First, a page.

The parliamentary Special Committee on Canada-China Relations has readopted a motion to have former Canadian ambassador to China John McCallum testify in the House of Commons.
The readopted motion was first announced on Tuesday by committee Vice-Chair and Conservative MP Garnett Genuis.
This is not the first time that McCallum has been called to testify before the committee. In August, the committee unanimously voted in favour of requiring McCallum to show up for questioning after he snubbed a prior invitation.
However, that subpoena was shelved after Prime Minister Justin Trudeau ordered the prorogation of parliament which effectively closed all committee business until parliament’s return this Fall.
McCallum was fired as ambassador in 2019 after making inappropriate remarks on the extradition of Huawei CFO Meng Wanzhou. Meng is wanted by US authorities for allegedly breaking sanctions on Iran and various wire fraud charges.
“I think she has quite good arguments on her side,” McCallum said in a closed-door meeting with Chinese media outlets.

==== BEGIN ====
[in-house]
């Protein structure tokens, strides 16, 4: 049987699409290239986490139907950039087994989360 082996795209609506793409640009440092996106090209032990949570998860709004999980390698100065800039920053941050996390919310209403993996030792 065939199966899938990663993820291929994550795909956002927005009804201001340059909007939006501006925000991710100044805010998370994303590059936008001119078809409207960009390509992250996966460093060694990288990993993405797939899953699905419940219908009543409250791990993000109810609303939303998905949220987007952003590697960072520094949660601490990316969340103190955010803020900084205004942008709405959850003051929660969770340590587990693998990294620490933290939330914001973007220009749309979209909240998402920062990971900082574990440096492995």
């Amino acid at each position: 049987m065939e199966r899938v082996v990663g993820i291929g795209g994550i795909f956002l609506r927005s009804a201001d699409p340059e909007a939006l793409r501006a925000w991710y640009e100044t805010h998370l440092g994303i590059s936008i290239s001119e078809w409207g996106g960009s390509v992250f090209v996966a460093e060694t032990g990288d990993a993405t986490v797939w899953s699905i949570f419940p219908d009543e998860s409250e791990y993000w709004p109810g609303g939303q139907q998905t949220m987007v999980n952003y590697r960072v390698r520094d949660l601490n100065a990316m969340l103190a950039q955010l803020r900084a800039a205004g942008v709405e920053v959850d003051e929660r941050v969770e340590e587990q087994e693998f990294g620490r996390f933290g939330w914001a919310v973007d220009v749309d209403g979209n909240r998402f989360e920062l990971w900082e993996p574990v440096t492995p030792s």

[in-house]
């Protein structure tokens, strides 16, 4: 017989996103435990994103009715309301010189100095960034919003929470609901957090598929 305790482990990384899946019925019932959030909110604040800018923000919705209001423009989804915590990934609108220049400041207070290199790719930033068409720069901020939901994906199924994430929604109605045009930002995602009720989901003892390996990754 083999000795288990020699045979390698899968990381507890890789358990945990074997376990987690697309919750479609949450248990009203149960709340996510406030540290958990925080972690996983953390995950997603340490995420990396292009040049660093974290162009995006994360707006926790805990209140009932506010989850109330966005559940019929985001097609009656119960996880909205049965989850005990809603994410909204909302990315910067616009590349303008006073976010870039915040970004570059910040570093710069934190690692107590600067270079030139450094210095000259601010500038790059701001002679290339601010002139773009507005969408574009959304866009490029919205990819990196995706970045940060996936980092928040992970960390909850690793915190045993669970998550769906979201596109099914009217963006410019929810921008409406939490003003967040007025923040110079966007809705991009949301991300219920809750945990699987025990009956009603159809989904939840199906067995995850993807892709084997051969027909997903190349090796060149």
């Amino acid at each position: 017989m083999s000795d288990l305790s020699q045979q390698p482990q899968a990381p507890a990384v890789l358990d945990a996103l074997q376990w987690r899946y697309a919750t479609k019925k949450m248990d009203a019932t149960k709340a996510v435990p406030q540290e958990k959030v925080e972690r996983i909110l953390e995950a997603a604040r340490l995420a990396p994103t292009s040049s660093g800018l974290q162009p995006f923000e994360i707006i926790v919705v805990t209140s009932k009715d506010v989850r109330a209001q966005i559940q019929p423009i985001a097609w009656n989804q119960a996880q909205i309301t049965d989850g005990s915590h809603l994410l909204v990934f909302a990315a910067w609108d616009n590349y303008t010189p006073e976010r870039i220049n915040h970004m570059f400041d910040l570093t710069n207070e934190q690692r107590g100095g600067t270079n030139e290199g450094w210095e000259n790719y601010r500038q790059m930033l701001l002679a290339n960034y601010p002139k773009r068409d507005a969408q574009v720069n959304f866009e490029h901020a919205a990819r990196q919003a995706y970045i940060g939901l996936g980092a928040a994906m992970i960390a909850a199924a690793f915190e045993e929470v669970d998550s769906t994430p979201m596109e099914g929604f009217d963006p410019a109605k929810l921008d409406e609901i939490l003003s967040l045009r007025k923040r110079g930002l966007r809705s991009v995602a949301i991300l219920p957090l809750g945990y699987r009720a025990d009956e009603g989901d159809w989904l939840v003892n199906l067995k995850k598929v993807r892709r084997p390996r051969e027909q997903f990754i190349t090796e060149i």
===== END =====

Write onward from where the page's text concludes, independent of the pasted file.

Prior to the 2019 federal election, McCallum was also blasted for telling the Chinese government to not hurt the Liberals’ chances of reelection as a Conservative government would be tougher on the China file.
“Anything that is more negative against Canada will help the Conservatives, (who) are much less friendly to China than the Liberals,” McCallum said.
“I hope and I don’t see any reason why things will get worse, it would be nice if things will get better between now and (Canada’s federal) election (in October).”
In response to McCallum’s comments, the Conservatives called on the Canadian Security Intelligence Service (CSIS) to investigate whether McCallum encouraged China to interfere in Canada’s election.